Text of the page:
During economic upturns, they’re called contrarian funds. In times like these, they’re considered the obvious place to be igniting dry powder.
These are the turnaround and distressed debt funds earmarked for control-style investments in troubled companies; the mezzanine funds deployed to patch holes blown into capital structures by the credit crunch; secondary funds that provide an escape hatch for limited partners looking for a way out of their 10-year lock-ups; and debut funds whose managers can do deals without the encumbrance of a suffering portfolio of prior investments.
They sound like good bets to me, assuming experienced and competent managers are at the helm. But just to make sure, I corralled performance data for each of these four categories from our recently-assembled sample of pre-2004 global private equity funds collected from eight public pension funds and described in more detail on page 34 of the Nov. 17 issue of Buyouts. Below are the results in table format. Note that many of the sample sizes are quite small, and that we don’t have IRRs or investment multiples for all of the funds. That said, here are a few observations:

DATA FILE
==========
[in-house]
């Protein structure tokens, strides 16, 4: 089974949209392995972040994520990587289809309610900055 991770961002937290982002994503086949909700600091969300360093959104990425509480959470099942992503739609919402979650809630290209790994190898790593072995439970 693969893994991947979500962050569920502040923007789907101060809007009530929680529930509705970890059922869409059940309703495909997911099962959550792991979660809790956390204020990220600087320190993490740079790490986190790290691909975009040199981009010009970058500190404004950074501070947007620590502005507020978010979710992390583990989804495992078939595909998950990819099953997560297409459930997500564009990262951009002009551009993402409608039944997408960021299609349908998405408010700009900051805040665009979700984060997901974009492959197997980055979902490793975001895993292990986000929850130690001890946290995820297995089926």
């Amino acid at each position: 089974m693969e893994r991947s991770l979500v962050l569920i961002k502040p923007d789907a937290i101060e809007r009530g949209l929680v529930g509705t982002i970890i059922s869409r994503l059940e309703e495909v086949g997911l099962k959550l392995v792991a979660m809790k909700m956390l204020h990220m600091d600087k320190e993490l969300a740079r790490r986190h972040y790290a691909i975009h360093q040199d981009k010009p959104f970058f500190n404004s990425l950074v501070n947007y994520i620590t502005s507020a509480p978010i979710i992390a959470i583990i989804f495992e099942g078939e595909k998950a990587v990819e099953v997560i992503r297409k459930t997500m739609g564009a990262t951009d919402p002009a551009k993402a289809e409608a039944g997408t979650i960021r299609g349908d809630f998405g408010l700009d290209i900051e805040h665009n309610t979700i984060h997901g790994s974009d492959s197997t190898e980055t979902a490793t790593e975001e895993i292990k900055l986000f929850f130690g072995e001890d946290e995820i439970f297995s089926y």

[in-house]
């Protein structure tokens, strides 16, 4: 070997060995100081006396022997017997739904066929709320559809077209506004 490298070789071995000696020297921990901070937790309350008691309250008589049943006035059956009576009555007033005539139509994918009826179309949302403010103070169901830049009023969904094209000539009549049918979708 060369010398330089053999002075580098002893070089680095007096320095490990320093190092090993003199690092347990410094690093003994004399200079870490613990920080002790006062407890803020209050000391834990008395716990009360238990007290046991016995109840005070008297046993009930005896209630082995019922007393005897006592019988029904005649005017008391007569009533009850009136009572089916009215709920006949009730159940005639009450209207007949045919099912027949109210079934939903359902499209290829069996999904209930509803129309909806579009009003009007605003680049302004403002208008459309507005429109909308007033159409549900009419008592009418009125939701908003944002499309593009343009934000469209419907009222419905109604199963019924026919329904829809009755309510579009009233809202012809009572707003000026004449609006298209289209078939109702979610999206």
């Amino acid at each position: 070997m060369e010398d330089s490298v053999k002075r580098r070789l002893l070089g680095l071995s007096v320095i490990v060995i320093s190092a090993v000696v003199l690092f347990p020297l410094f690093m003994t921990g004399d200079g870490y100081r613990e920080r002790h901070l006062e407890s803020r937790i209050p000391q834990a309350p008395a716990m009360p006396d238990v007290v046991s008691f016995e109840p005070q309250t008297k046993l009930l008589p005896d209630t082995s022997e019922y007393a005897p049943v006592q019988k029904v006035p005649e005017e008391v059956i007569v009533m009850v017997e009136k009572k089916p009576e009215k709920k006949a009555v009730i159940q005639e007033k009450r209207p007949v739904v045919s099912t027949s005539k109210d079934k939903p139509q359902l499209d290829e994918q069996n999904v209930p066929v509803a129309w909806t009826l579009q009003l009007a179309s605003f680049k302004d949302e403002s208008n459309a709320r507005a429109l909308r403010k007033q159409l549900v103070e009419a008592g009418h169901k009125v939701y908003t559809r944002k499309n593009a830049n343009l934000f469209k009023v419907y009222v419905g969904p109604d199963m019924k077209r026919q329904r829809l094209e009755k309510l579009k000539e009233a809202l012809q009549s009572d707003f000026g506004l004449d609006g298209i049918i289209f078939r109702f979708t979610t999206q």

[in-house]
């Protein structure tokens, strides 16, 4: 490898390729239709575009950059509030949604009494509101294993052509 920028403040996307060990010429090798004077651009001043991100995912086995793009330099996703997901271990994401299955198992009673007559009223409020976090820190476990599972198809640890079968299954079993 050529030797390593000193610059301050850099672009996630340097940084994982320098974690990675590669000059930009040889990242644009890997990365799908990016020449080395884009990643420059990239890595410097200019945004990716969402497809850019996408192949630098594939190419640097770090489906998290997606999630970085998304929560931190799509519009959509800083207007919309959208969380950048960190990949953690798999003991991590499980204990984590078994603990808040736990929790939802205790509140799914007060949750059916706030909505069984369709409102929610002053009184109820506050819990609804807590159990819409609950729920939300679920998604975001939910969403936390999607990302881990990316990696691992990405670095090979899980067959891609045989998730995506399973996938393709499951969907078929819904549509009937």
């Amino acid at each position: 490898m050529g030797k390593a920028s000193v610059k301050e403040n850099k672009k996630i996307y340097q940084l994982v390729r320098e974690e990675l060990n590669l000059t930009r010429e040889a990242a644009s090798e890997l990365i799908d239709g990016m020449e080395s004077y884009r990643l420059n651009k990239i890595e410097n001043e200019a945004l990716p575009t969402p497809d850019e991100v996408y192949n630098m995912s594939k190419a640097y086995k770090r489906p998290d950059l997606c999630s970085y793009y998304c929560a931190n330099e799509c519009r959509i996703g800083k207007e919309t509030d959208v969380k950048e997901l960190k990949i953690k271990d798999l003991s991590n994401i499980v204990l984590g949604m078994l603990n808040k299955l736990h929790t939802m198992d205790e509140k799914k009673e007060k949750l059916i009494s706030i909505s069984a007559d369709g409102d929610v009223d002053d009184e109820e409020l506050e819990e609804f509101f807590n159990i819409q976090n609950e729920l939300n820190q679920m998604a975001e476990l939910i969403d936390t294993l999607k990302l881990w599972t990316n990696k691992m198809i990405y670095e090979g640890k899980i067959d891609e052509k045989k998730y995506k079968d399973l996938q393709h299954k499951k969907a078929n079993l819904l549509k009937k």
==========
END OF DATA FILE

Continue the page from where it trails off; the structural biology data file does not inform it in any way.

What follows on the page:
• It’s often said that debut funds outperform their peers. But in our sample they didn’t do measurably better or worse than the entire sample of global buyout funds.
• The performance—judged by bottom-quartile, median and top-quartile investment multiple—of the turnaround and distressed debt, mezzanine and secondary funds was much more tightly clustered than for the sample of global buyout funds. This suggests a lower risk profile for these kinds of investments, not a surprise for mezzanine funds, but more of a surprise for turnaround and distressed debt and secondary funds.
• Not a single secondary fund in our sample (though admittedly small) lost money, while the range by investment multiples was the smallest of any fund category, just 1.2 to 1.7.